During the study period 12,407 patients were attended to by the HEMS service. Of these patients, 163 patients received a total of 208 NT attempts. Two patients were excluded from the study because a non-standard catheter was used. The patients enrolled in the study were comprised of blunt trauma (86.3%), medical patients (9.9%), and penetrating trauma (3.7%). Of the 161 patients, 88.5% received positive pressure ventilation prior to NT and CPR was performed 51.9% of the time prior to NT. The anterior approach was performed in 87.5% of the cases and lateral in 12.5%. Bilateral NT was performed in 50% of insertions. It was noted that 37% of the patients had a positive response to NT. Heart rate improved in 13.5%, SPO2 in 9.1% and BP in 18.8% of the patients. Ten patients demonstrated Return of Spontaneous Circulation (ROSC) after NT was performed.

 As the authors note, the main limitation of this study was the inability to relate the procedure to mortality and morbidity of the patients involved.  

This study, as have others, demonstrates a low utilization of NT in the prehospital setting. Only one-third of patients were reported to have improved with the intervention. Of interest are the 10 patients that demonstrated ROSC after NT. However, without patient outcome date, this finding by itself is of little use. Future studies with the ability to link prehospital data with hospital outcome data are needed to better analyze the benefit or lack thereof of NT.

4. Prehospital Needle Decompression Improves Clinical Outcomes in Helicopter Evacuation Patients With Multisystem Trauma. Henry R, Ghafil C, Golden A, et al. J Spec Oper Med. 2021;21:49-54.

The US Military Tactical Combat Casualty Care (TCCC) course teaches that tension pneumothorax is the second most common of preventable deaths on the battlefield. Following the Vietnam conflict, needle decompression (ND) has been widely used to relieve tension pneumothorax by military prehospital providers, decreasing the mortality from tension pneumothorax by 90%. Civilian prehospital providers are also taught ND and many protocols allow for the procedure to be performed. The liberal use of ND for presumed tension pneumothorax in the predominately blunt trauma, civilian population has come under question where the presumed incidence is low, the potential benefit is minimal, and the risk of injury from procedural complications is high.

The authors of this paper performed an IRB approved, retrospective chart review of one aeromedical program’s use of ND over an 11-month period in the southwest and Midwestern United States. ND was performed by both flight paramedics and flight registered nurses. Patients were transported to 79 participating trauma centers. A total of 143 patients, predominately male (75%) with a mean age of 44 years, and 172 ND attempts were included in the study.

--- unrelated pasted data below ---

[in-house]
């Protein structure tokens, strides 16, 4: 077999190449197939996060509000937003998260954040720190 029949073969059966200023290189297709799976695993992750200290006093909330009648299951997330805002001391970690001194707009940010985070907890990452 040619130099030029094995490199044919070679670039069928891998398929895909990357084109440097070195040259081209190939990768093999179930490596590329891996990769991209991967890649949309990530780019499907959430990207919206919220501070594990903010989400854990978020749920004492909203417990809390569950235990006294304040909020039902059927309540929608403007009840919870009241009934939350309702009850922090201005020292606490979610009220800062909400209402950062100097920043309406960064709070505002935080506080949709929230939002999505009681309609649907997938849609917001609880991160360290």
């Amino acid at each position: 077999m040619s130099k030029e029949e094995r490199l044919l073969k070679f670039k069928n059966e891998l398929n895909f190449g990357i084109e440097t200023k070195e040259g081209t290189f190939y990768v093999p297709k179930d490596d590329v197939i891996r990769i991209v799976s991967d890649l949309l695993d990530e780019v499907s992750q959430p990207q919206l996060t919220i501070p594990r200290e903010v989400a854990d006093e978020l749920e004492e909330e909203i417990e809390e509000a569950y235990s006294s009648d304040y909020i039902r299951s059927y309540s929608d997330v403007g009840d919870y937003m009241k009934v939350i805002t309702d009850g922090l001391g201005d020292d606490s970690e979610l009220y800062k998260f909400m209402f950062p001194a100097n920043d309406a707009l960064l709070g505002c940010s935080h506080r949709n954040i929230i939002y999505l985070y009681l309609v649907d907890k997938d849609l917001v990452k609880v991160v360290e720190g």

Indications for the procedure, the outcome, who performed the procedure, and what size and length catheter was used to relieve the tension pneumothorax were evaluated. Indications for ND were grouped as cardiac arrest, hemodynamic compromise, hypoxia, combined objective findings (cardiac arrest, hemodynamic compromise and / or hypoxia), or a combination of objective and the provider’s subjective findings. Outcomes post-ND were defined as improvement in vital signs, improvement in subjective assessment or improvement in physical examination findings.

Hypoxia (absent or diminished breath sounds with or without low SpO2) was the most often noted reason for ND. A rush of air or blood was documented as the most prevalent outcome from ND (80%). There were no statistically significant differences in success rates for ND’s performed by paramedics (86%) or nurses (77%) or between 10-gauge catheters or 16-gauge catheters (although the raw success rate was 67% versus 85% respectively). The authors also reported no significant difference in success rate based on catheter length. The mean length of catheters used was 7.62cm. Interestingly, 29 NDs were repeated because of “misplaced” catheters, although this was not further described.

The authors did note in their study limitations that all included patients were cared for and transported by an aeromedical program. They did not determine if ND success was ascertained in flight or on the ground. There was no accounting for the effects of altitude on tension pneumothorax and the subsequent outcomes from ND. The study looked at positive outcomes (resolution of symptoms and hemodynamic improvement) but did not look at complications nor were they able to determine if all patients that received ND were suffering from tension pneumothorax prior to the ND.

The authors concluded that when ND is performed by pre-hospital providers for resolution of hypoxia versus cardiopulmonary arrest, a large number of patients will show improvement in symptoms. They also determined that the role of the prehospital provider performing ND did not influence outcome. Most interestingly, unlike other studies, ND catheter size and length were not related to patient improvement.

Previous articleEMScapades: July 1, 2021
Next articleLaw on Surprise Medical Bills Advances

No posts to display